Should we show more compassion to drug addicts?
The UK Drug Policy Commission is currently investigating the causes and effects of the stigmatisation of drug users, addicts and those in rehabilitation. It has been suggested in this study that referring to drug users as "junkies" and other such terms directly impedes the emotional and psychological recovery of addicts, exacerbating the situation and causing many to continue to use. But does this mean that we should offer our sympathy to those who continue to use illegal substances? Surely in refraining from such terms and treating users with more sympathy, we are undermining the social status of drug addiction?
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Social stigma makes their condition worse.
Drug addiction causes and is caused by mental health problems that are exacerbated by the constant stress of being harrassed, stigmatised, denied facilities and treated as an underclass. Such treatment makes them more likely to want to take drugs to cope with the situation and also more likely to commit drug-related crimes against a system that hates them.
What drug addicts really need is a place to get help, not incarceration or anything as harsh
If we attach a stigma to drug users, yes, we may worsen the condition of those who are already avid drug users. However, if we begin to accept dealing in drugs, if we release the stigma, then there will be more likely a chance of our children becoming drug users. The stigma is a large factor in preventing people from using drugs. They do not want society to reject them. This is a far worse effect than if we drop the stigma and make a few pre-existing drug users worse.
Drug addiction isn't the addict's fault.
While it is their decision to start taking drugs (although there will often have been a lot of social pressure from availability, drug taking in their peer groups and the stress of living in a poor area) it is not their decision to become addicted to a drug once it has already chemically re-wired their brain to take the drug. Addiction isn't poor willpower, it is neural inability to stop using a drug or unbearable pain if they do stop using it.
It is not an 'inability'. Inability makes coming off drugs sound like an impossibility. However, this is clearly not true. People do cure their addiction. The same can be seen with smoking. It can be done and it has been done. These drug users have chosen to continue with their addiction and so they are to blame. They may have to make effort in order for them to release themselves from the addiction, but it is indeed possible.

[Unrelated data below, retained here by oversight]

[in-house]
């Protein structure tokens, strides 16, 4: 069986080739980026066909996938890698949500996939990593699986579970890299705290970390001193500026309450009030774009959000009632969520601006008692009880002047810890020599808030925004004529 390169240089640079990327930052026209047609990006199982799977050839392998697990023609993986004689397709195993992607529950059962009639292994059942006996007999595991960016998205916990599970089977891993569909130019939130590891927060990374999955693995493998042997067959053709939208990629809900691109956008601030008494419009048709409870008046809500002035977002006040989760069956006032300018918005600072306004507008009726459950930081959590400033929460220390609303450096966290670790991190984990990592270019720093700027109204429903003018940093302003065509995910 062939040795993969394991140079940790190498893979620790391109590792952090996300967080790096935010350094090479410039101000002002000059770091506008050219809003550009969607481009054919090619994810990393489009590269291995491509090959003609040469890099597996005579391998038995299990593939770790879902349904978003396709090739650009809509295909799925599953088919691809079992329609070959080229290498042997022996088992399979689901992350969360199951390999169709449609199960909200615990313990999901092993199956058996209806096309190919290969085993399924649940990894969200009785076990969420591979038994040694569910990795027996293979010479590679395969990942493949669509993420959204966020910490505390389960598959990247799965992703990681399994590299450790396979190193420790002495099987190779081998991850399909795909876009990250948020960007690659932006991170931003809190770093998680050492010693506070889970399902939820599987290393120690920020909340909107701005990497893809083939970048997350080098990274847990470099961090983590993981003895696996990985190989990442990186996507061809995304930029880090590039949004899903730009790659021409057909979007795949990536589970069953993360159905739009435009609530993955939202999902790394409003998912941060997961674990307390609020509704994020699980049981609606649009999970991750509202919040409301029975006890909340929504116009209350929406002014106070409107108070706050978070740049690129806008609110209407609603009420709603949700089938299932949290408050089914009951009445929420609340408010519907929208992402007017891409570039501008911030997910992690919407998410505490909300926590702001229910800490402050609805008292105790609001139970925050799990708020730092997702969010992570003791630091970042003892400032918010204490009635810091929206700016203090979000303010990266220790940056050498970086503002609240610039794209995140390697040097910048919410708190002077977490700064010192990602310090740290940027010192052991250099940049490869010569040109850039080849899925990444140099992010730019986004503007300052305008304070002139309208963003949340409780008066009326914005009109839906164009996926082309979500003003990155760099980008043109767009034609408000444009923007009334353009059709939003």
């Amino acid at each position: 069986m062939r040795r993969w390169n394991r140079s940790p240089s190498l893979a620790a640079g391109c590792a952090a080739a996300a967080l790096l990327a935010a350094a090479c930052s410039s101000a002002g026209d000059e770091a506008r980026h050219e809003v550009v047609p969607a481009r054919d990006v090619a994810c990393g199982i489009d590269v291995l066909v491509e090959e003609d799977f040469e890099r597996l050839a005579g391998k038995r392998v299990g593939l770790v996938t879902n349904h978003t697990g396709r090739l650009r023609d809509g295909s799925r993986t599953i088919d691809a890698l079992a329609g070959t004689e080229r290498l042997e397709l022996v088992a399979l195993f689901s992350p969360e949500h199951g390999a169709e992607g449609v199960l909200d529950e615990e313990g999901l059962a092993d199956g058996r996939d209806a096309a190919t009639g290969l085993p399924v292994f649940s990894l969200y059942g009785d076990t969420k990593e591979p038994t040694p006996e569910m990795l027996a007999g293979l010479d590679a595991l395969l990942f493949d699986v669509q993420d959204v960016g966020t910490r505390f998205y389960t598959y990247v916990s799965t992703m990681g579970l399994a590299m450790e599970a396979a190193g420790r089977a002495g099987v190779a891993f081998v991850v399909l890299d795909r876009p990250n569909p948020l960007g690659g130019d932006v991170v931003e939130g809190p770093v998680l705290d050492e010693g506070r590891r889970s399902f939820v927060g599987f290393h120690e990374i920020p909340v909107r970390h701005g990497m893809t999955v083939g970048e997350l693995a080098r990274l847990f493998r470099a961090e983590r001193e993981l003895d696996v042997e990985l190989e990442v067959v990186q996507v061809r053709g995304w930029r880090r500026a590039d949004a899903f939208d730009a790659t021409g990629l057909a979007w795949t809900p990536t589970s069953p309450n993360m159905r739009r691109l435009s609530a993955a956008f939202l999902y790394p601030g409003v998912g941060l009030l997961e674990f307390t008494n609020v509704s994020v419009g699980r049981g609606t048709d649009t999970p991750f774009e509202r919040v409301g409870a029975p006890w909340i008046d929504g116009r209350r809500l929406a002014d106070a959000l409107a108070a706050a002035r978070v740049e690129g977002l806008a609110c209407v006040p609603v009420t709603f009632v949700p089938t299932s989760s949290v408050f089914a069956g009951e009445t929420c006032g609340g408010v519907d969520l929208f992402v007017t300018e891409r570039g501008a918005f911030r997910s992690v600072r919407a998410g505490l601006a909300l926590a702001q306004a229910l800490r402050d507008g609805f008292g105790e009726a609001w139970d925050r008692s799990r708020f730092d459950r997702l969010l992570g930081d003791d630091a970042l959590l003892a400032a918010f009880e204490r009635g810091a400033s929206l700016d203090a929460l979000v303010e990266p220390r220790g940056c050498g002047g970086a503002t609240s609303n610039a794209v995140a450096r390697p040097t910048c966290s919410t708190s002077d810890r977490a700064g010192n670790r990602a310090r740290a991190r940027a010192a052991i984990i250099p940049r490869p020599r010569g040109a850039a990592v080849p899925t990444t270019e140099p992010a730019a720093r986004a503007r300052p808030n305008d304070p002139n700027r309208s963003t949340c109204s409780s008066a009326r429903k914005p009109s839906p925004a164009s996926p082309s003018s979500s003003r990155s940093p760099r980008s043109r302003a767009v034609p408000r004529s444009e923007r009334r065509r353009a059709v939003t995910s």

We shouldn't be stigmatisng any group.
There is never a reason to allow a group to be targeted by hate and suspicion. If we suspect drug addicts of committing more crimes than usual, this doesn't give us a right to stigmatise drug addicts. If a drug addict commits a crime, they will be punished for them the same as anyone else who commits a crime, but this is different to automatically singling them out as a person who will commit crimes.
We need to have a sense of realism about this. In order to help drug addicts we need to recognise that because of their addiction, they will be more likely to steal again. They still have the need to steal. Because they have a reason to steel again, because they have an urge to pay for their addiction, we need to issue them with more radical punishments in order to shake their perception and in order to make them reconsider. This is more so in the case of drug users than for ordinary criminals.
We should obviously not like drug users
Is this not shocking that a report had to be commissioned in order to find out that people do not like drug users. This should not be surprising news. Drug users are breaking the law merely by taking the drugs. Surely we should scorn any one who breaks the laws of society. By breaking the laws of society you are acting against society. Society should not then feel obliged to treat these drug users with respect. When they show society no respect, they do not deserve any respect back.
Not respecting the laws of a society does not automatically harm the society, if the laws are oppressive, ineffective, meaningless ritual or needlessly biased against outsiders. Societies themselves are also not automatically good - the community of a poor area may be dependent on thieves to hold it together by providing cheaper neccessary goods, so they may shelter the thieves. This is for the greater good of the community, but it is still unlawful.
Drug addicts suffer from a disease.